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Putting Yourself First

“Take care of yourself so that you can care for others.” This is an adage often forgotten in our demanding personal and professional lives. But it’s an important one to remember, especially for nurses who play a critical role in the operation of the healthcare system, who deliver care despite increased workloads, and who always put patients’ needs first.

Focusing on self-care might feel like the last item on a long list of to-do’s, especially today when nurses increasingly feel the strain of COVID-19. The risk of burnout in healthcare has always been high, but the stress caused by staff and bed shortages, limited resources, and increased health anxiety have made it almost inevitable. On a daily basis, nurses are confronted with the needs of those in their care. But to be effective in our roles as healthcare providers, we must begin with self-care. We’re all rethinking how we balance life and work, so this is the time to re-introduce positivity, mindfulness, and reflection into our routines.

This is the time to create healthy habits and practical coping strategies that refresh, reset, and refocus our attention. WeRPN is committed to supporting nurses’ well-being by providing access to resources and support to strengthen resilience and mitigate burnout. We’ve even developed a Self-Care Workbook specifically to support RPNs, available for download on the WeRPN website.

So, where do we begin? Self-care can often sound easier said than done, but starting with small exercises can have a noticeable impact. Try integrating these quick tips from the Self-Care Workbook, designed to help reframe your thinking, cultivate mindfulness, and start putting yourself first.


Let Go.

Refocusing our attention and feeling refreshed and revitalized is as much about the positive strategies we add to our daily lives as it is about what we let go of. Letting go can be one of the most challenging concepts to integrate, but practicing positivity can happen in small increments. In moments of reflection, start by thinking: what am I holding on to?

Author and coach Jill Sherer Murray offers these prompts to get us started on our positivity journey:

Let go of taking things personally.
Let go of what other people think.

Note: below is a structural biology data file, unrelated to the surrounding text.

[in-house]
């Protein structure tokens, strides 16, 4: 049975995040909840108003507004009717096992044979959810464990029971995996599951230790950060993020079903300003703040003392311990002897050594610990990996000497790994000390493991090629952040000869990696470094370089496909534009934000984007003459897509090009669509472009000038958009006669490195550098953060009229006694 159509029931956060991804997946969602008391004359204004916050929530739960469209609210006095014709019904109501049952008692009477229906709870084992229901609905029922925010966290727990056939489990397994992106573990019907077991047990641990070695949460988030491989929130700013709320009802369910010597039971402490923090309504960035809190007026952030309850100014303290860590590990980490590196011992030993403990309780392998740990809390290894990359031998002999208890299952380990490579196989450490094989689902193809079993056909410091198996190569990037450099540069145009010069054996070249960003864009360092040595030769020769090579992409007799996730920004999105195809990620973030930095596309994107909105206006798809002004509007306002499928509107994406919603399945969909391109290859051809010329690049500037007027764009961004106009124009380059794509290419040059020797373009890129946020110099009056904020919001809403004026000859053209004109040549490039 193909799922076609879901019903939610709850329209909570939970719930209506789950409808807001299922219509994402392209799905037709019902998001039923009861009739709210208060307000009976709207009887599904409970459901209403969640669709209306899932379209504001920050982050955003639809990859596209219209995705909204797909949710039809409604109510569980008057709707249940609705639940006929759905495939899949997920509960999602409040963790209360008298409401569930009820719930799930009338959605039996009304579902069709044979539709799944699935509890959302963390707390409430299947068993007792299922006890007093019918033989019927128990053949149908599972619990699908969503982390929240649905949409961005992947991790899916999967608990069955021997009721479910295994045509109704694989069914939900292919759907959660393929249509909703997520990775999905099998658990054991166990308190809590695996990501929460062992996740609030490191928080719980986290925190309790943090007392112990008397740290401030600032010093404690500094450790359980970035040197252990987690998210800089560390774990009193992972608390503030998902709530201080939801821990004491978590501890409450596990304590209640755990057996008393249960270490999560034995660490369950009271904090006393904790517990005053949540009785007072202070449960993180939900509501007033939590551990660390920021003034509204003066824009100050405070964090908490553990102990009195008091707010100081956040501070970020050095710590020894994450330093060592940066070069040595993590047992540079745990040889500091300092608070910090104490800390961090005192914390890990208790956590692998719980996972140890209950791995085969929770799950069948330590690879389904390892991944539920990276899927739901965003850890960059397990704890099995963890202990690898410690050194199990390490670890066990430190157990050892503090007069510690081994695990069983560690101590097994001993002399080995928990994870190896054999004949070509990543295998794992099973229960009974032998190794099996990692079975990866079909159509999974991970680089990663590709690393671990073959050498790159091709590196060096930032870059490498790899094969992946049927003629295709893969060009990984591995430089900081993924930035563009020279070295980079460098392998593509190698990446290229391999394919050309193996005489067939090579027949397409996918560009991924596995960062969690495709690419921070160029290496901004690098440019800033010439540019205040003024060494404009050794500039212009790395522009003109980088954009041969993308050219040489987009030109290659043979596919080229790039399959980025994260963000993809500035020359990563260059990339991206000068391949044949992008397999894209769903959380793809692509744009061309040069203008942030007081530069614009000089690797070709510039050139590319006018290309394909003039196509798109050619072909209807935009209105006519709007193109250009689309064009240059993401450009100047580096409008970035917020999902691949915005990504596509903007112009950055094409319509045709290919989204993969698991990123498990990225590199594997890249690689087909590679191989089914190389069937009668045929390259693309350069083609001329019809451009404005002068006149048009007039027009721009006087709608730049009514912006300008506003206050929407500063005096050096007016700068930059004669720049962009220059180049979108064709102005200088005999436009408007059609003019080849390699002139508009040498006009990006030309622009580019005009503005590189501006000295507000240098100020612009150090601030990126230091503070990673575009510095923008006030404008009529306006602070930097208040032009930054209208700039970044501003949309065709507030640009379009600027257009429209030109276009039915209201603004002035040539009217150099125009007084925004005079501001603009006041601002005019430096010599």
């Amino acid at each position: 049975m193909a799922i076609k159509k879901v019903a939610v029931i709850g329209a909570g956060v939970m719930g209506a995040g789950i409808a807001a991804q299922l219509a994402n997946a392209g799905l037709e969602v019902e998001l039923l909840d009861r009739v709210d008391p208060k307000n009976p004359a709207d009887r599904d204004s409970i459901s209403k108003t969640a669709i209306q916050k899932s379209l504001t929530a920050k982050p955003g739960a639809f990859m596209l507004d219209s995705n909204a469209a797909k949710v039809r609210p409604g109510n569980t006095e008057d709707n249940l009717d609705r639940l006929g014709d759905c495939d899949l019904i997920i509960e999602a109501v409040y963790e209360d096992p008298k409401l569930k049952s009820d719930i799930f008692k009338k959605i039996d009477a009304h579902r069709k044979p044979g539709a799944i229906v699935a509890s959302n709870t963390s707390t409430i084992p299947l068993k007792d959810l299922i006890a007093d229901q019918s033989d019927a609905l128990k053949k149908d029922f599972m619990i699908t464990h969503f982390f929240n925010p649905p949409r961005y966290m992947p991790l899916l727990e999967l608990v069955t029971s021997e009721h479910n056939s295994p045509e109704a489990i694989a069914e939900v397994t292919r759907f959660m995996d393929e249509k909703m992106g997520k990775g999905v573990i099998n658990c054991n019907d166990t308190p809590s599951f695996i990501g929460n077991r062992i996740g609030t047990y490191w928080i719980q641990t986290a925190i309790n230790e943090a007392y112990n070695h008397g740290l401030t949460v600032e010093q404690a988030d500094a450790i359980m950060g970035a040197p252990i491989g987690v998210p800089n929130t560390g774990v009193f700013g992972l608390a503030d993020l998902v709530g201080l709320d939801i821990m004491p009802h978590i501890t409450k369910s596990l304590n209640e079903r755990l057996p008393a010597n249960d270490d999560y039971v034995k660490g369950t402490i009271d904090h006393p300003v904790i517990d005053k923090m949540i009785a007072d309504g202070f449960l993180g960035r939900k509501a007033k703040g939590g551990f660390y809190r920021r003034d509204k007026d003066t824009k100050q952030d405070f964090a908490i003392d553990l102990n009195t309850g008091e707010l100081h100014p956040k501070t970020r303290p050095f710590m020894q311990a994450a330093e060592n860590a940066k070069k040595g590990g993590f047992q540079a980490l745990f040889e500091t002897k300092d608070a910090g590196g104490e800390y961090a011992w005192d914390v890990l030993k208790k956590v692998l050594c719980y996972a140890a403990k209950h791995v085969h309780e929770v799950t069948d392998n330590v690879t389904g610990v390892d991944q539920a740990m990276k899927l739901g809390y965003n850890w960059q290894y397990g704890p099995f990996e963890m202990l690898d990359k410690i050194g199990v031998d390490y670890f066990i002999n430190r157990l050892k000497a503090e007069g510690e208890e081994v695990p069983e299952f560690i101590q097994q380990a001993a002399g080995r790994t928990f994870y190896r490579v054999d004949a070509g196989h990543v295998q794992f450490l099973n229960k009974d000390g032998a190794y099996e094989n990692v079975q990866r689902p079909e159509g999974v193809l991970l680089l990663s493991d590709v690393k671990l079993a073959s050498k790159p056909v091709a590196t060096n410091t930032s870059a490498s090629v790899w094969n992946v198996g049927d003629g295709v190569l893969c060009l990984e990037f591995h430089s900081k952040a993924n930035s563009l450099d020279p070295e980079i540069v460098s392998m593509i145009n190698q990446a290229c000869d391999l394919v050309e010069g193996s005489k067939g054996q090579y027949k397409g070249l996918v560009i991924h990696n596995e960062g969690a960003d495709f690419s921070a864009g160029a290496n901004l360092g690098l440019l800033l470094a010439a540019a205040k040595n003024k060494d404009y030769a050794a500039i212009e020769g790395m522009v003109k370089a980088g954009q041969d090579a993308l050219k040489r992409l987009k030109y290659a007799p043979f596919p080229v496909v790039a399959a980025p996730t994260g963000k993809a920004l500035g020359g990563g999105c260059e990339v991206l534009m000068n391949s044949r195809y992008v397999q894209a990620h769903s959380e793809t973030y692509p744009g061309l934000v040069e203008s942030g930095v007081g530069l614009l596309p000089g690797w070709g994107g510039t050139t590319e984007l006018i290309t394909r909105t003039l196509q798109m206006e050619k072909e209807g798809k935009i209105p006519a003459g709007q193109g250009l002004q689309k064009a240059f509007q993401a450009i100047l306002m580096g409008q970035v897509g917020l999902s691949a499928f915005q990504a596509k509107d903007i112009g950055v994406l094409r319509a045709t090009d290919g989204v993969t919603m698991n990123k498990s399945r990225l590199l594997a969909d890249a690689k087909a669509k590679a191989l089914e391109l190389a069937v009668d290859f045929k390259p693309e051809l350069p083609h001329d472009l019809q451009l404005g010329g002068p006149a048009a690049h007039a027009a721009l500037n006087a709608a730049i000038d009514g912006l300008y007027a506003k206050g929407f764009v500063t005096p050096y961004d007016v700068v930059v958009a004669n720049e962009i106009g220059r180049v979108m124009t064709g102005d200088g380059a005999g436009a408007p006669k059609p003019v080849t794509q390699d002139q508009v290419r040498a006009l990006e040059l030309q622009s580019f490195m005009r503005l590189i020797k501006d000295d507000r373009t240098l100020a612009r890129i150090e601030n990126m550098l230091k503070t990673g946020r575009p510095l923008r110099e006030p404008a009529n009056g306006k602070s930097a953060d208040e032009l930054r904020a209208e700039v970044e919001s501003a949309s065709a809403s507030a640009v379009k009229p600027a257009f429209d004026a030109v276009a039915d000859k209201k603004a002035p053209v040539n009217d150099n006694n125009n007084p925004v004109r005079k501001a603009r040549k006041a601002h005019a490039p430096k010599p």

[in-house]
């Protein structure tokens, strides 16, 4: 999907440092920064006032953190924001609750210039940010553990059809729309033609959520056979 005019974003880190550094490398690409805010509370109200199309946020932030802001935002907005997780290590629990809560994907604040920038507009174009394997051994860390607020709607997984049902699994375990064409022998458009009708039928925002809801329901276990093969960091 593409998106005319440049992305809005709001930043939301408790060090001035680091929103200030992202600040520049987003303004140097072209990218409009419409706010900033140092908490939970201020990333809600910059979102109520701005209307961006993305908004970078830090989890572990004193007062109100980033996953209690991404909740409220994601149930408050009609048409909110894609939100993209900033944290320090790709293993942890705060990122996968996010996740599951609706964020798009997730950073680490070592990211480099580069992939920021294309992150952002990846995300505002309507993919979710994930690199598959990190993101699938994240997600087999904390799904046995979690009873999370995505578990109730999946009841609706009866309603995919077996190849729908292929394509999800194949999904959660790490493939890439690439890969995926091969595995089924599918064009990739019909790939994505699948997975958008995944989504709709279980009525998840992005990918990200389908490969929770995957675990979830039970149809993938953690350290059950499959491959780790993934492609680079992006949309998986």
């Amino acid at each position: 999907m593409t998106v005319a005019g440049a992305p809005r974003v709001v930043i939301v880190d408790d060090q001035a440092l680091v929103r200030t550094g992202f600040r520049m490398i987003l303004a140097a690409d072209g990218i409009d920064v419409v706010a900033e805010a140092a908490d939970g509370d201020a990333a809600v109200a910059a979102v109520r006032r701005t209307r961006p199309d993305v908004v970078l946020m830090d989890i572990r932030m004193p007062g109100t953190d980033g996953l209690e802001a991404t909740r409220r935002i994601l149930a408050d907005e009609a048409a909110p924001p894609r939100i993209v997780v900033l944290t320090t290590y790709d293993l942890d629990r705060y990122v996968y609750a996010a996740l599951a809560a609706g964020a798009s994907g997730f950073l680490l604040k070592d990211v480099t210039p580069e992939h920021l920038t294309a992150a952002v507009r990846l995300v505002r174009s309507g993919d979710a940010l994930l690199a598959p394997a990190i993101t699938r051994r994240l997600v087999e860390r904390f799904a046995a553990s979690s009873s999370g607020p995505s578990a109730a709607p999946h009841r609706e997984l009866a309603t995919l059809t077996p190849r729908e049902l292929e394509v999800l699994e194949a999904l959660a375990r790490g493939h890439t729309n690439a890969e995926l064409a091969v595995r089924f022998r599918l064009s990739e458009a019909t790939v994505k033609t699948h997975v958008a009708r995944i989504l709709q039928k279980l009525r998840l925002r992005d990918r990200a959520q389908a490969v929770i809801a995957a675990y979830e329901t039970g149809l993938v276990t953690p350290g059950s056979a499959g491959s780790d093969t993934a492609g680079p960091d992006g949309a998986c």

Let go of trying to be something you’re not.
Let go of the need to be perfect.
Let go of “not yet.”

Practice Gratitude.

Research shows that increasing gratitude improves psychological well-being and can even reduce the impact of COVID-19-related stress. Start by practicing gratitude in small ways: every day, take a few minutes to think about the people or things you are grateful for, recite a positive mantra, or write an encouraging note to yourself in the mirror.



We can often get bogged down by the many stressors – both big and small – that we experience. It’s natural to ruminate on the negative, but consider how we might begin to reframe these situations, to actively focus on the possibilities they might generate. So, how do we refocus our attention? Before you go to bed, write down three things that went well for you that day and include a quick explanation of why it happened. In this exercise, we train our minds to focus on the good.


Practice Positivity.

A positive mindset must be actively maintained. But it can be achieved by integrating a few quick exercises into your schedule. Something as easy as repeating positive affirmations first thing in the morning can start your day on a positive note.

Here are three statement prompts to get you started:

Today I am grateful for…
Today I will focus on…
Today I will let go of…

Research shows that healthcare providers are so focused on the care they provide others that they often neglect to adequately care for themselves. But during this difficult time, nurses need a way to manage the ongoing stressors they experience at work. Integrating these techniques encourages us to prioritize self-care to optimize our mental and emotional well-being. We need every nurse in the healthcare system at their best to sustain the quality of care Ontarians’ deserve, and self-care is the first step.